Autophagy, an autodigestive process that degrades cellular organelles and protein, plays an important role in maintaining cellular homeostasis during environmental stress. Carbon monoxide (CO), a toxic gas and candidate therapeutic molecule, confers cytoprotection in animal models of acute lung injury. The mechanisms underlying CO-dependent lung cell protection and the role of autophagy in this process remain unclear. Here, we demonstrate that CO exposure time-dependently increased the expression and activation of the autophagic protein, microtubule-associated protein–1 light chain-3B (LC3B) in mouse lung, and in cultured human alveolar (A549) or human bronchial epithelial cells. Furthermore, CO increased autophagosome formation in epithelial cells by electron microscopy and green fluorescent protein (GFP)-LC3 puncta assays. Recent studies indicate that reactive oxygen species (ROS) play an important role in the activation of autophagy. CO up-regulated mitochondria-dependent generation of ROS in epithelial cells, as assayed by MitoSOX fluorescence. Furthermore, CO-dependent induction of LC3B expression was inhibited by N-acetyl-L-cysteine and the mitochondria-targeting antioxidant, Mito-TEMPO. These data suggest that CO promotes the autophagic process through mitochondrial ROS generation. We investigated the relationships between autophagic proteins and CO-dependent cytoprotection using a model of hyperoxic stress. CO protected against hyperoxia-induced cell death, and inhibited hyperoxia-associated ROS production. The ability of CO to protect against hyperoxia-induced cell death and caspase-3 activation was compromised in epithelial cells infected with LC3B-small interfering (si)RNA, indicating a role for autophagic proteins. These studies uncover a new mechanism for the protective action of CO, in support of potential therapeutic application of this gas.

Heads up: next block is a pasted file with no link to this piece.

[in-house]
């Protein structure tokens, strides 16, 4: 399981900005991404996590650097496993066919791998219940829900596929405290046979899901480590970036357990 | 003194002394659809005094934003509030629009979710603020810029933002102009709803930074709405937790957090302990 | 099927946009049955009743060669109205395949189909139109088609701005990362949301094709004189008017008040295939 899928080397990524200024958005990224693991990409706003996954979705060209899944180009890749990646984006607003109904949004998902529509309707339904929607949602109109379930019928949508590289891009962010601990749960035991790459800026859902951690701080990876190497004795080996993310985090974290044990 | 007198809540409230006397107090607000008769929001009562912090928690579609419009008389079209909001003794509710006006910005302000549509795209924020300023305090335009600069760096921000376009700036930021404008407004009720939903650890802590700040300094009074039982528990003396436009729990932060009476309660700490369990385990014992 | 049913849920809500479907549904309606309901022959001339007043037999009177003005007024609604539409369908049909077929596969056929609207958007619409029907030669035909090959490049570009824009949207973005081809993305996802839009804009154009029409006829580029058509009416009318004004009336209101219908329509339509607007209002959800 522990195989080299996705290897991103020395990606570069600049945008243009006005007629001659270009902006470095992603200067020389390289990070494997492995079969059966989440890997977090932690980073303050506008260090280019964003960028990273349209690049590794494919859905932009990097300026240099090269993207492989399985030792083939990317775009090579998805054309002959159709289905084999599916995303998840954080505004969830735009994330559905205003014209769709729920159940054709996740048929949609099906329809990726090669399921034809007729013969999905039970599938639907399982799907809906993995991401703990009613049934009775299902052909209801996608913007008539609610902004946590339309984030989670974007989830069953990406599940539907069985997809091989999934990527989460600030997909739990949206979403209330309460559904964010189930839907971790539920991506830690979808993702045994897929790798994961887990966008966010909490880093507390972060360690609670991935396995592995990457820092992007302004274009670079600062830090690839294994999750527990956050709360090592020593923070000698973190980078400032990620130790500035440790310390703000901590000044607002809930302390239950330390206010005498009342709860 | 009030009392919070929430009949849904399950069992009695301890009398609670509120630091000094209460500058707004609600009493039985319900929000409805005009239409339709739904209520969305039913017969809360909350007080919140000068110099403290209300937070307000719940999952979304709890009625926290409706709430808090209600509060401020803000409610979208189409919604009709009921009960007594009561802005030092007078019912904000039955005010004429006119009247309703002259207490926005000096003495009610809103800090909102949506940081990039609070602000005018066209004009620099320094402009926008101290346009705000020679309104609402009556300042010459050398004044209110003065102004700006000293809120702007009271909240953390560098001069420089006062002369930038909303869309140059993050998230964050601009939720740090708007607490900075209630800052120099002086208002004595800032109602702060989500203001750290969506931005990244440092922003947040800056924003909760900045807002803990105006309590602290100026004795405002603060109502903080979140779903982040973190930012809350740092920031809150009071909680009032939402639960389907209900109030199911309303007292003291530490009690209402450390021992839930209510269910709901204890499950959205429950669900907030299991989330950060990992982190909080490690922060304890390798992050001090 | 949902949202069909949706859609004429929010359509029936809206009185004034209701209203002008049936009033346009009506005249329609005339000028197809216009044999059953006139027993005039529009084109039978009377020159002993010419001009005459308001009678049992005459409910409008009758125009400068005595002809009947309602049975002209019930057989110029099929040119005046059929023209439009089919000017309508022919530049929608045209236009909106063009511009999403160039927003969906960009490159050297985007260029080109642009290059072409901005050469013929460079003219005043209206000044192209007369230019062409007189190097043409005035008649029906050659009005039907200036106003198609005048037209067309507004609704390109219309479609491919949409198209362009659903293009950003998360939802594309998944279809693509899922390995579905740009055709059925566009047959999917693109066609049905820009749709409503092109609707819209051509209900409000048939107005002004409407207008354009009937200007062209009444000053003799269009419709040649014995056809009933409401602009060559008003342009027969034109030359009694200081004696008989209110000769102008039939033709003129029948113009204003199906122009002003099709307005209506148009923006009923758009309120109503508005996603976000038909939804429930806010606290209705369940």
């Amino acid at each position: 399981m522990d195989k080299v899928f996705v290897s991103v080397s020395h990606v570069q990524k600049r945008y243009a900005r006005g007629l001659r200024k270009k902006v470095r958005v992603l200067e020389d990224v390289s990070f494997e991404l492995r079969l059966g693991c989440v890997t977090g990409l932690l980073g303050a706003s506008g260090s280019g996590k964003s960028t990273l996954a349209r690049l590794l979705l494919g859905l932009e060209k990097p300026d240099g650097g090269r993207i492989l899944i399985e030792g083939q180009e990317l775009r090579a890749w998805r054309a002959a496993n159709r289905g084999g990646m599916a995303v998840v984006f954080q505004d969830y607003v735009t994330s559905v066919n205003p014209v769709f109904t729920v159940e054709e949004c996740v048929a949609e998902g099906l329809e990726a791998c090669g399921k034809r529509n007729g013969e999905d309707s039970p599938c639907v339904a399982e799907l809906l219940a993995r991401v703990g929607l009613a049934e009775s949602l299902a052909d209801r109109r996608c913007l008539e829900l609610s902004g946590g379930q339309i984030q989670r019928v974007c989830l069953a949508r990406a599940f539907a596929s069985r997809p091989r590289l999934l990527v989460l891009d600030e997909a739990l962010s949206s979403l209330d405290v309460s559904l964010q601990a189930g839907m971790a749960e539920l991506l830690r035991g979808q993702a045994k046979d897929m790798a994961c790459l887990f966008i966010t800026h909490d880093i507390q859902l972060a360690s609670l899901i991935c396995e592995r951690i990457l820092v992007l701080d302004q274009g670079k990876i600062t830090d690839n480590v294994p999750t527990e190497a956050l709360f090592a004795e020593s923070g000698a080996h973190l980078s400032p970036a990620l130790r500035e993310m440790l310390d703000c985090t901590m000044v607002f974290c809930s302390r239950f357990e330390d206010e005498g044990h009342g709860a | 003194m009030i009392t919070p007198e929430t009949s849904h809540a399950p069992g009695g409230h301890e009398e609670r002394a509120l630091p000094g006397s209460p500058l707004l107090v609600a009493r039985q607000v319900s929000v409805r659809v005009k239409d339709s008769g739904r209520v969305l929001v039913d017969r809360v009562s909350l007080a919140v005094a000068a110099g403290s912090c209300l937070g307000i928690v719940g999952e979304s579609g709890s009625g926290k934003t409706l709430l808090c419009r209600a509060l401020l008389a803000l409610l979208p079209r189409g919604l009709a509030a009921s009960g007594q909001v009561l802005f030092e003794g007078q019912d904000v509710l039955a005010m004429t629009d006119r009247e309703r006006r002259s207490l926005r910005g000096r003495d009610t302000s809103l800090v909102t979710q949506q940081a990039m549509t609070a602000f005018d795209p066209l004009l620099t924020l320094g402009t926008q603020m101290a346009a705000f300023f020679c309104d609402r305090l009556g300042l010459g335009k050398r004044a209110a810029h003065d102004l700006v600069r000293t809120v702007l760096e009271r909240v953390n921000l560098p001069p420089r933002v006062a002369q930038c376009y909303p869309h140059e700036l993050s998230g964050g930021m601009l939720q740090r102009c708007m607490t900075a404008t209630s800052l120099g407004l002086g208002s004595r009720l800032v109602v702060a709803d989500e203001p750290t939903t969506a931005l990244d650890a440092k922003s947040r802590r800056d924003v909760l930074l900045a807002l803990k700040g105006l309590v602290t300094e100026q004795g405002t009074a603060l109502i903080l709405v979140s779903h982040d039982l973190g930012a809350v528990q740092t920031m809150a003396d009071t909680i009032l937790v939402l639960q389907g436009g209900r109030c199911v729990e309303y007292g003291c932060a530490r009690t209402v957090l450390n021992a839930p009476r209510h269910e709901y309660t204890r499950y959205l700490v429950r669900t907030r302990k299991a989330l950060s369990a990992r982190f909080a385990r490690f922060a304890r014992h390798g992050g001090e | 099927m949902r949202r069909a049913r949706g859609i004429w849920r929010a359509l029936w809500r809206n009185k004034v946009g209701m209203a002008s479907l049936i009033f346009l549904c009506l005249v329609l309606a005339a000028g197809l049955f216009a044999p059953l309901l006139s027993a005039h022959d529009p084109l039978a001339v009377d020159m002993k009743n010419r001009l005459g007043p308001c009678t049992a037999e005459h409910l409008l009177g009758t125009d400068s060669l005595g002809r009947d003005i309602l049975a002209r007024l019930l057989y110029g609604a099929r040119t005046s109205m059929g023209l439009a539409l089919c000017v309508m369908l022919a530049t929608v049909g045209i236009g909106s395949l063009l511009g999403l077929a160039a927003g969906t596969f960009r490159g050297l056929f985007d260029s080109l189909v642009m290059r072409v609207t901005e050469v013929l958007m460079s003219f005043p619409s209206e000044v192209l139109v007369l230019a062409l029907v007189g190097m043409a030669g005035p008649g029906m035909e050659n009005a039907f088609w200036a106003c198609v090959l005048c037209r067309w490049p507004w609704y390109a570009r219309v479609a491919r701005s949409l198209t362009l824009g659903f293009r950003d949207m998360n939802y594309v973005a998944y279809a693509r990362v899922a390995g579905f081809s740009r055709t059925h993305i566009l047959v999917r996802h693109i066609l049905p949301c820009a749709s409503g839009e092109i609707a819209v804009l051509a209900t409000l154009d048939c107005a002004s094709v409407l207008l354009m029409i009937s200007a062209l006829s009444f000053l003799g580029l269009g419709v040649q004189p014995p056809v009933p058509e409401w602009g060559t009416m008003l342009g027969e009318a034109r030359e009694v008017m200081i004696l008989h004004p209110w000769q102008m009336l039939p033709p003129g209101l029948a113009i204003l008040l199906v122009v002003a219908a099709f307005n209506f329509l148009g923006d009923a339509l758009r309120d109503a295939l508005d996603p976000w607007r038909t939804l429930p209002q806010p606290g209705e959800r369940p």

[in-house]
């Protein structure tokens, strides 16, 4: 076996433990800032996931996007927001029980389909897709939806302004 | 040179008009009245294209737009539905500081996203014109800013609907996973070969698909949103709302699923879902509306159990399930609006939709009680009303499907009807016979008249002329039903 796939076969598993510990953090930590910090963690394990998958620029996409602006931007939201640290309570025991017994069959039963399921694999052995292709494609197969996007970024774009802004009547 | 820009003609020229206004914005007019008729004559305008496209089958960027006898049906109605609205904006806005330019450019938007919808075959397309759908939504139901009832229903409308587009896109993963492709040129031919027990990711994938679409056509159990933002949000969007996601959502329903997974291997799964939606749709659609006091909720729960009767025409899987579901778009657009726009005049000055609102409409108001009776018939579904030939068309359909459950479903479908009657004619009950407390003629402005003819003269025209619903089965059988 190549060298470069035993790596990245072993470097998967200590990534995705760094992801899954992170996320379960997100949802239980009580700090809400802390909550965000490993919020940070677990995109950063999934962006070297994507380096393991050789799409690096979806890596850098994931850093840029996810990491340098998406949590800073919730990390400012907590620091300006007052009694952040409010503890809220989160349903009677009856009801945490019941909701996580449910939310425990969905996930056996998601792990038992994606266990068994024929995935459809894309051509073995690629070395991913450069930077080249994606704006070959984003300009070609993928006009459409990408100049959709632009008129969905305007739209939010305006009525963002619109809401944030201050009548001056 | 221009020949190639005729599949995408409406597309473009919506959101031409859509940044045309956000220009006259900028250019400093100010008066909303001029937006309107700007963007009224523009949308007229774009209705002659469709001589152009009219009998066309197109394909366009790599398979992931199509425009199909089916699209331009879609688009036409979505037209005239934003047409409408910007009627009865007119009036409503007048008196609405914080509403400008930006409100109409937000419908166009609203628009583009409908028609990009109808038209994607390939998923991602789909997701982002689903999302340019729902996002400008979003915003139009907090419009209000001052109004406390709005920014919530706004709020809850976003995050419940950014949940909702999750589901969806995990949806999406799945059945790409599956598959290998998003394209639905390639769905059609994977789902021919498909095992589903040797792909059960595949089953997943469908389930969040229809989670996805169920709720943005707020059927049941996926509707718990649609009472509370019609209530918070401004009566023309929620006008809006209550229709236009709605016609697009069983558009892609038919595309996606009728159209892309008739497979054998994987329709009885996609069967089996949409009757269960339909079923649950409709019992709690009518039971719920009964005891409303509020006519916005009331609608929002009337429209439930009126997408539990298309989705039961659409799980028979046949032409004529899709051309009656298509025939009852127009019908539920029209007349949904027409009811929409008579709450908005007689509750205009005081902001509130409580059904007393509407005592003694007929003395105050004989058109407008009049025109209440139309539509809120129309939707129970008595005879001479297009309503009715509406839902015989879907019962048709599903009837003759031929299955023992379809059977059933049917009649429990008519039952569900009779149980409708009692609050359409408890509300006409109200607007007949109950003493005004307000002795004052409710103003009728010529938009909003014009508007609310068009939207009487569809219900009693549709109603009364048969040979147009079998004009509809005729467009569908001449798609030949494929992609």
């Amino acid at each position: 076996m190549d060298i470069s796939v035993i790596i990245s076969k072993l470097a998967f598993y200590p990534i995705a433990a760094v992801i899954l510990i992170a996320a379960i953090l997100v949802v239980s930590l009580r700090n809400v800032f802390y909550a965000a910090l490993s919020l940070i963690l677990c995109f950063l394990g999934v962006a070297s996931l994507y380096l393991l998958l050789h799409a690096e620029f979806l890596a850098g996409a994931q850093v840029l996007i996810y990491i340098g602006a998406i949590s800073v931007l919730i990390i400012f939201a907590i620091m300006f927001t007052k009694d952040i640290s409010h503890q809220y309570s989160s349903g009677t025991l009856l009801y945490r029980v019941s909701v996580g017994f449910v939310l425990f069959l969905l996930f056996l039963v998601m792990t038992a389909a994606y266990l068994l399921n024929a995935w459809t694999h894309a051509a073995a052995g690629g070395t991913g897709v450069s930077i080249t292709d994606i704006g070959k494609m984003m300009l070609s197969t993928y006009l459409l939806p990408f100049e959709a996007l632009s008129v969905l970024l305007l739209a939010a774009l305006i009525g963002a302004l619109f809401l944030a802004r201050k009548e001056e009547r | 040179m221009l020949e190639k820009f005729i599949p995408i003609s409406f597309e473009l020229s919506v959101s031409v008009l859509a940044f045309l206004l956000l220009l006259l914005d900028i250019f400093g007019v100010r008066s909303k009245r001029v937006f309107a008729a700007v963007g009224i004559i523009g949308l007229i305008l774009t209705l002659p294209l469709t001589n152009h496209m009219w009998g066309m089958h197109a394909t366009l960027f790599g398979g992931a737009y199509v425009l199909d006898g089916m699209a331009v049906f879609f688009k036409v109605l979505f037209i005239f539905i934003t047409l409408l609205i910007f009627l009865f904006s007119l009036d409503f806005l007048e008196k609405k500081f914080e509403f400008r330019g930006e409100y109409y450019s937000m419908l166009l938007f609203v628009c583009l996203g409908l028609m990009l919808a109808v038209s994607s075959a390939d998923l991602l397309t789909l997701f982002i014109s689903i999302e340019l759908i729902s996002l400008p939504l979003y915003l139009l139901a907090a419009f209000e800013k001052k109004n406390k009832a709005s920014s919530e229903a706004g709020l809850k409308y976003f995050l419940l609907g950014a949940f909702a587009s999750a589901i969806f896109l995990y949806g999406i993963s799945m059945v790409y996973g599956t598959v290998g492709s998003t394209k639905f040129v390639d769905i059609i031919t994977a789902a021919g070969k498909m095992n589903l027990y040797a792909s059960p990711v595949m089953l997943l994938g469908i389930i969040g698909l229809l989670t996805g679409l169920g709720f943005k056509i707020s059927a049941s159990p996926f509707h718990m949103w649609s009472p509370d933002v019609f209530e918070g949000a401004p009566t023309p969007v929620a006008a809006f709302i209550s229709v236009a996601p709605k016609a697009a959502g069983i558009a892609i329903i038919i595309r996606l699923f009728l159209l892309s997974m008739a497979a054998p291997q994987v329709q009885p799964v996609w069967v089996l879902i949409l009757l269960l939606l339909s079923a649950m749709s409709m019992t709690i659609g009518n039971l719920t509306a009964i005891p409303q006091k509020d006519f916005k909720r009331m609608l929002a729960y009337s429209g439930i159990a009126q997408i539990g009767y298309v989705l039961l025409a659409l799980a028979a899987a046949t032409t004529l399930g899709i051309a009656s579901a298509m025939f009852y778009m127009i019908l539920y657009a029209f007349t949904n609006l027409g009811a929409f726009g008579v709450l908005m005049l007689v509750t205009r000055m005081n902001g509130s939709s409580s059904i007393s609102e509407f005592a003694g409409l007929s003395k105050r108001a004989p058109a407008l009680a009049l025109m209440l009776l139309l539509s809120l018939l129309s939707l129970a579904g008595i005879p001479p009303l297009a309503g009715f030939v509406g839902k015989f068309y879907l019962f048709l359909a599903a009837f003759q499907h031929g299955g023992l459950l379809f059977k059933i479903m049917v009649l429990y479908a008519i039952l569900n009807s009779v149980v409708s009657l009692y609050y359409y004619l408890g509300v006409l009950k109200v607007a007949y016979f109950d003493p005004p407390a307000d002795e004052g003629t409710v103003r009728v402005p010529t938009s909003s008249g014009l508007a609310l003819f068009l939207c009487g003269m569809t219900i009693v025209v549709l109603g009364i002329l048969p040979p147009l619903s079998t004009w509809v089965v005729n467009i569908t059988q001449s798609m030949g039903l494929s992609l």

PMCID: PMC3208612  PMID: 21441382
apoptosis; autophagy; carbon monoxide; epithelial cells; hyperoxia
20.  Autophagic Protein LC3B Confers Resistance against Hypoxia-induced Pulmonary Hypertension 
Rationale: Pulmonary hypertension (PH) is a progressive disease with unclear etiology. The significance of autophagy in PH remains unknown.
Objectives: To determine the mechanisms by which autophagic proteins regulate tissue responses during PH.
Methods: Lungs from patients with PH, lungs from mice exposed to chronic hypoxia, and human pulmonary vascular cells were examined for autophagy using electron microscopy and Western analysis. Mice deficient in microtubule-associated protein-1 light chain-3B (LC3B−/−), or early growth response-1 (Egr-1−/−), were evaluated for vascular morphology and hemodynamics.
Measurements and Main Results: Human PH lungs displayed elevated lipid-conjugated LC3B, and autophagosomes relative to normal lungs. These autophagic markers increased in hypoxic mice, and in human pulmonary vascular cells exposed to hypoxia. Egr-1, which regulates LC3B expression, was elevated in PH, and increased by hypoxia in vivo and in vitro. LC3B−/− or Egr-1−/−, but not Beclin 1+/−, mice displayed exaggerated PH during hypoxia. In vitro, LC3B knockdown increased reactive oxygen species production, hypoxia-inducible factor-1α stabilization, and hypoxic cell proliferation. LC3B and Egr-1 localized to caveolae, associated with caveolin-1, and trafficked to the cytosol during hypoxia.
Conclusions: The results demonstrate elevated LC3B in the lungs of humans with PH, and of mice with hypoxic PH. The increased susceptibility of LC3B−/− and Egr-1−/− mice to hypoxia-induced PH and increased hypoxic proliferation of LC3B knockdown cells suggest adaptive functions of these proteins during hypoxic vascular remodeling. The results suggest that autophagic protein LC3B exerts a protective function during the pathogenesis of PH, through the regulation of hypoxic cell proliferation.